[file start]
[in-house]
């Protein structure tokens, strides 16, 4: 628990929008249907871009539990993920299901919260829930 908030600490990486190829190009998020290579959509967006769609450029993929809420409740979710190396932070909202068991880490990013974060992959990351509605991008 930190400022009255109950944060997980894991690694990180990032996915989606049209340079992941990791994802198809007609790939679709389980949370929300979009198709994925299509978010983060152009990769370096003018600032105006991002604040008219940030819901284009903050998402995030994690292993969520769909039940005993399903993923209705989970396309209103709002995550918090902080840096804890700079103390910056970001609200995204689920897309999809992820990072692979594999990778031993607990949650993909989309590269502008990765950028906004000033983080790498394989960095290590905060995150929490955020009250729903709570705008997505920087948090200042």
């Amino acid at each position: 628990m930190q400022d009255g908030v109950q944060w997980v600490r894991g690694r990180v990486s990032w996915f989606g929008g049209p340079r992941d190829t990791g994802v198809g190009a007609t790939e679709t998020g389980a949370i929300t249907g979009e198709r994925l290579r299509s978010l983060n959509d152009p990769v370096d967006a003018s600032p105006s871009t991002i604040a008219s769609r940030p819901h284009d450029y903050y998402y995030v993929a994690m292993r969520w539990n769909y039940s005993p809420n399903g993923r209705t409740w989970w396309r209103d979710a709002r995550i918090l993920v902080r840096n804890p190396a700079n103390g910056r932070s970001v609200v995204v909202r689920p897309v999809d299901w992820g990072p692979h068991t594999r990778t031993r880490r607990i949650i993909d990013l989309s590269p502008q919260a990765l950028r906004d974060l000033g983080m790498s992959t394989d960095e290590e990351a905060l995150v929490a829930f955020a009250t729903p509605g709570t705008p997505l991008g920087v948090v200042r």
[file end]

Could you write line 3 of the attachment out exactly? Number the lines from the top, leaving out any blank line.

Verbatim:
């Amino acid at each position: 628990m930190q400022d009255g908030v109950q944060w997980v600490r894991g690694r990180v990486s990032w996915f989606g929008g049209p340079r992941d190829t990791g994802v198809g190009a007609t790939e679709t998020g389980a949370i929300t249907g979009e198709r994925l290579r299509s978010l983060n959509d152009p990769v370096d967006a003018s600032p105006s871009t991002i604040a008219s769609r940030p819901h284009d450029y903050y998402y995030v993929a994690m292993r969520w539990n769909y039940s005993p809420n399903g993923r209705t409740w989970w396309r209103d979710a709002r995550i918090l993920v902080r840096n804890p190396a700079n103390g910056r932070s970001v609200v995204v909202r689920p897309v999809d299901w992820g990072p692979h068991t594999r990778t031993r880490r607990i949650i993909d990013l989309s590269p502008q919260a990765l950028r906004d974060l000033g983080m790498s992959t394989d960095e290590e990351a905060l995150v929490a829930f955020a009250t729903p509605g709570t705008p997505l991008g920087v948090v200042r």